In answer to my second question the public works minister stated that there was no overpayment and so on. That is not what we were citing. We were citing an abuse of taxpayers' money, $300,000. March madness spending during the last day of the fiscal year by ramming through a contract that had to be delivered that same day. As I said, it was physically impossible.

    The public works minister said no overpayment was made in regard to that contract for $300,000, but then he failed to mention in that same report that in $6.5 million of contracts that his own department audited, $800,000 in overpayments was found out of $6.5 million.

    Then we started to get concerned about that extra $300,000 that was not part of that particular go around. It made us scratch our heads as to where taxpayers' money was being spent with these guys.

    In the second question, I asked the minister if there was a quote that the program did not address the requirement to properly control and manage government assets. The auditor general agreed with that in her response.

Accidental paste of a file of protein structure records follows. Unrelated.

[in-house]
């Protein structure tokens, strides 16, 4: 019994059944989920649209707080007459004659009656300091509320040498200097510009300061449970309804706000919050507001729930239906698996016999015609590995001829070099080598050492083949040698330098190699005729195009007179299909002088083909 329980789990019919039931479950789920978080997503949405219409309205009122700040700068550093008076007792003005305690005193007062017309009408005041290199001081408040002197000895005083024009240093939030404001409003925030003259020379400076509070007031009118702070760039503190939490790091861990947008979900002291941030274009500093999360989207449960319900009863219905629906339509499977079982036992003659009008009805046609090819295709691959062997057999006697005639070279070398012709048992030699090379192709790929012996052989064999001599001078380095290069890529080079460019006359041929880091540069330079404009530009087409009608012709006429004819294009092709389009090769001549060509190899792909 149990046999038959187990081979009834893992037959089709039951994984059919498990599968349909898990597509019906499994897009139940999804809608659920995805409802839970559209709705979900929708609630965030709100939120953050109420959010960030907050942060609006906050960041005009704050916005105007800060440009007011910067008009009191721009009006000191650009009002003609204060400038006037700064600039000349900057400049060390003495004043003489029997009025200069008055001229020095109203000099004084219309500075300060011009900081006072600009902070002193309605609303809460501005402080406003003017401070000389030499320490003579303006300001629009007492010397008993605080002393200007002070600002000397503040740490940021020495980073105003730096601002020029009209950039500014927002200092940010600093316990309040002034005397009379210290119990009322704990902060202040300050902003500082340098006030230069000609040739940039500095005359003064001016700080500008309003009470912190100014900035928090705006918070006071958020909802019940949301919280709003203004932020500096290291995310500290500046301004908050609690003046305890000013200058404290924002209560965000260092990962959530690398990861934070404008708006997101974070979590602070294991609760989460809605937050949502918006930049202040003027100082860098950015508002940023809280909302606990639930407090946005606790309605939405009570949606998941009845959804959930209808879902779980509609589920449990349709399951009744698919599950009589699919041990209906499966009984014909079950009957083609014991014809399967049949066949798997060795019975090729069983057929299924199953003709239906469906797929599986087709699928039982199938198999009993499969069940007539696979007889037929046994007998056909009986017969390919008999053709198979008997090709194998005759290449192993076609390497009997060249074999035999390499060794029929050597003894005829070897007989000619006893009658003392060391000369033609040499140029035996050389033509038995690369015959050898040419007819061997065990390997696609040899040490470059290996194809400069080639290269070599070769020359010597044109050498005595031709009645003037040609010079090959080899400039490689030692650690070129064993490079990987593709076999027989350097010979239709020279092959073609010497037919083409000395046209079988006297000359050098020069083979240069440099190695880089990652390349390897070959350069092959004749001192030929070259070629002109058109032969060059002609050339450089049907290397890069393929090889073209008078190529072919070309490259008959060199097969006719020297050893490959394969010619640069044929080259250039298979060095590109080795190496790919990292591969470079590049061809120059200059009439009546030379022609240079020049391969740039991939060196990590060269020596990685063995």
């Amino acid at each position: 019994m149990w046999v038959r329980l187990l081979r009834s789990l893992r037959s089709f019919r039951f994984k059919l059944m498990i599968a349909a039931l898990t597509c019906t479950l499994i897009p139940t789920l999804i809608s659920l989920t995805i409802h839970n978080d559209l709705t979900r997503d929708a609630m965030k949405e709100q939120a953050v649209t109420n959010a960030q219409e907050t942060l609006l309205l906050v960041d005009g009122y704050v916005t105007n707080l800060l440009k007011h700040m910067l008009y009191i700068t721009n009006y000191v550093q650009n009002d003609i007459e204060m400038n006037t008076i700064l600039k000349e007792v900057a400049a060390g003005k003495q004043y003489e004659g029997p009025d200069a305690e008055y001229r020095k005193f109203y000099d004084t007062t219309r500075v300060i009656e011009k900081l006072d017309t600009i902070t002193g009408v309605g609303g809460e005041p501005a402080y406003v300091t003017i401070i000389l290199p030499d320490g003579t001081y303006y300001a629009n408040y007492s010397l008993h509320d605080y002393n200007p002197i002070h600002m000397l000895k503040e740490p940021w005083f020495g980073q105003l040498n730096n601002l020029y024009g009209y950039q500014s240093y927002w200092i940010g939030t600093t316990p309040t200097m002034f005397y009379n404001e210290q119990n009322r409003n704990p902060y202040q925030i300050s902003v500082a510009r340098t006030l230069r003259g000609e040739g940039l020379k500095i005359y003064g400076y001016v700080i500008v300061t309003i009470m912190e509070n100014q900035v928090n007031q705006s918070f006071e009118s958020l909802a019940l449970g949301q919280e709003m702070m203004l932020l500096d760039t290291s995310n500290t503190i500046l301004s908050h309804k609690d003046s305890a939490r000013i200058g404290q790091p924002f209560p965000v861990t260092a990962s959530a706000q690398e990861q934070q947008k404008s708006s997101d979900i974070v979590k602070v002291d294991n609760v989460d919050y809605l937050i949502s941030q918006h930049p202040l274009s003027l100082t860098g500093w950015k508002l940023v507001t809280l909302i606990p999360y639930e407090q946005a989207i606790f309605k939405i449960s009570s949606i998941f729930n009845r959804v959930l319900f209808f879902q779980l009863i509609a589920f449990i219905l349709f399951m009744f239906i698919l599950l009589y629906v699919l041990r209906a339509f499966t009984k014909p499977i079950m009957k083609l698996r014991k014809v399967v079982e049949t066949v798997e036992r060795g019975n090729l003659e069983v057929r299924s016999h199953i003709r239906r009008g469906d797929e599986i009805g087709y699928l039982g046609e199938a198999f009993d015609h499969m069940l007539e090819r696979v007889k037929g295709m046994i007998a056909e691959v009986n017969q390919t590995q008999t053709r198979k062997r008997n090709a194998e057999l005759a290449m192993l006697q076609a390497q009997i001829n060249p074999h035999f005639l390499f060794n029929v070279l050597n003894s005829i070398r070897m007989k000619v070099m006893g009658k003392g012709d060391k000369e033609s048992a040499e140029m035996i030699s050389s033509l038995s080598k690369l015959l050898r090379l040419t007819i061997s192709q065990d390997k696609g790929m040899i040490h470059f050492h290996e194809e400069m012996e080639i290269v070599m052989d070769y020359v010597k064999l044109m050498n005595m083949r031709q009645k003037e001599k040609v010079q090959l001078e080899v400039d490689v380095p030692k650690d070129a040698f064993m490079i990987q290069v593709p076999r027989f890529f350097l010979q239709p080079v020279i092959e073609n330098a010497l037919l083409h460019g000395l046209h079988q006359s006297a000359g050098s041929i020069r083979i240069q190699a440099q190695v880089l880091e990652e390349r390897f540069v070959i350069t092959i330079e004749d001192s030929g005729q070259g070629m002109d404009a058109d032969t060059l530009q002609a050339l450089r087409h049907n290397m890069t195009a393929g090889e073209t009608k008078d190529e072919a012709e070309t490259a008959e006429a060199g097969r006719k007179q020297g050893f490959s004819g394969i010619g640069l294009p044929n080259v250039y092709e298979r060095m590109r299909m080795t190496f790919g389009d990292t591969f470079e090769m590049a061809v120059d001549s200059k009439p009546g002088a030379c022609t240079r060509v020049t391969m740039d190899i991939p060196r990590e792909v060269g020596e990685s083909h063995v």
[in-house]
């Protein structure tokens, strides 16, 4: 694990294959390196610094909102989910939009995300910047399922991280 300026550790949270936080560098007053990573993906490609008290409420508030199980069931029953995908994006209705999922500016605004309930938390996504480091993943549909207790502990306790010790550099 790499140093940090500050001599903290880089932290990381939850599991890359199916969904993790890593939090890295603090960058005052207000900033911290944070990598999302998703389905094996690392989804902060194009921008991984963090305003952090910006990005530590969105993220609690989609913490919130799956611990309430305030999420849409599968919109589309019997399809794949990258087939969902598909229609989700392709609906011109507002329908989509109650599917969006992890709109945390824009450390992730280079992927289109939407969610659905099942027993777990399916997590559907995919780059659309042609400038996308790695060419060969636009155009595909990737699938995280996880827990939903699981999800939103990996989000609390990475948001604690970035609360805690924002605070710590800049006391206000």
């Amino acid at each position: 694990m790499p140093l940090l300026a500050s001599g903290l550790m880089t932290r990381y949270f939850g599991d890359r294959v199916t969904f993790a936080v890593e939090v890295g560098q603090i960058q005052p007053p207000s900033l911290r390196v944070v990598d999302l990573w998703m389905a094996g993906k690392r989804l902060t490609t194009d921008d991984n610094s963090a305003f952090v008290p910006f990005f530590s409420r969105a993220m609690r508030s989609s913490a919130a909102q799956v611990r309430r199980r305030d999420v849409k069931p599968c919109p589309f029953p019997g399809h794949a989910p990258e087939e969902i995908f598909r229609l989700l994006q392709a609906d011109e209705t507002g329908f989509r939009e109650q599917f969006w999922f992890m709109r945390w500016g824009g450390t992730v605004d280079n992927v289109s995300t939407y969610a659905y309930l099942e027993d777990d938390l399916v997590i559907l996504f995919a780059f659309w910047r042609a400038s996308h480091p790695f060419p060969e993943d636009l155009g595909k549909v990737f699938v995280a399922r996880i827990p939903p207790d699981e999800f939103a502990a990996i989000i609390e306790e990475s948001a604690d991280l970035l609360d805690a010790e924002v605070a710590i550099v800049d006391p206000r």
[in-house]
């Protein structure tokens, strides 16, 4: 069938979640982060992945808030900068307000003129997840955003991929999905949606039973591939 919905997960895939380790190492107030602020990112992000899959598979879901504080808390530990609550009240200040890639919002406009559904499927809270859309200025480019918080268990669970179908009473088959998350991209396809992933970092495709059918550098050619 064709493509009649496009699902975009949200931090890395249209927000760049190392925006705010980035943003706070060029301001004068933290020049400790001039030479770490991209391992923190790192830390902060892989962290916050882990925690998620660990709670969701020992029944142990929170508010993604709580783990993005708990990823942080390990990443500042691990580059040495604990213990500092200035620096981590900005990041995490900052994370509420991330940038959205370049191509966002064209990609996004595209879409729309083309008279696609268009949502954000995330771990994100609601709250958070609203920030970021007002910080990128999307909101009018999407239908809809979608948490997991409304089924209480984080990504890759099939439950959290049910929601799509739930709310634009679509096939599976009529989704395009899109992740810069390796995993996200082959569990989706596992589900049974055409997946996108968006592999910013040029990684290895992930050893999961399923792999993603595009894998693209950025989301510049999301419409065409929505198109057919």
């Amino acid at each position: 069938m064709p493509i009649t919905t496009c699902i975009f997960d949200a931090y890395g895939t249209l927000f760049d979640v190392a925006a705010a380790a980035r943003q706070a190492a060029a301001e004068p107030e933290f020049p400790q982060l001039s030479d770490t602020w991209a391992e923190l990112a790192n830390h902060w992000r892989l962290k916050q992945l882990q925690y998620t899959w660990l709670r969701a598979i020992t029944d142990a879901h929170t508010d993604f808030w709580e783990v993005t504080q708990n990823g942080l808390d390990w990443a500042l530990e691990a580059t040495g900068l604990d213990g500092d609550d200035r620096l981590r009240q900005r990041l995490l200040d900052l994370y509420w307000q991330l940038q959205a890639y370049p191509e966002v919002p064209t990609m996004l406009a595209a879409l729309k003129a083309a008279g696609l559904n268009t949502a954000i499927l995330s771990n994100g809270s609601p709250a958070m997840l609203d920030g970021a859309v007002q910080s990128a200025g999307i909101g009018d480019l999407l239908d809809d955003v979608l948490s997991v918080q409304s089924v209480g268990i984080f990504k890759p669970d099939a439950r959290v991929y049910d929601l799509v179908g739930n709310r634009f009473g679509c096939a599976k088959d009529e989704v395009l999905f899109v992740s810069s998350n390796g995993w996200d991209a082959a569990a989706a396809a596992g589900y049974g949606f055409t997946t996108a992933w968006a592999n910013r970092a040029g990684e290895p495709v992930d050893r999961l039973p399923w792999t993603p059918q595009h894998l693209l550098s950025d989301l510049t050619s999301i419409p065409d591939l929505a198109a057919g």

The minister in replying to that part of the question said that policies were followed very closely. The auditor general said no. He said his department followed the approved policy using the advanced contract award notice. The auditor general again said no, the 15 days were not posted.

    In addition, and perhaps most important, there was no overpayment in this regard. We did not specify overpayment. The overpayment came out of the other $6.5 million in public works where there were overpayments of $800,000. It did not address the $300,000 at all.

    The auditor general said that the advance contract award notice was not used, the 15 days did not happen, and Treasury Board guidelines were not followed. The auditor general called this another example of non-compliance with government regulations.

    Taxpayers have a right to know where their money is going and why the Liberal government thinks it can get away with that type of expenditure at the eleventh hour of the last day of the budget year, and then not have any requirement that those goods were ever delivered.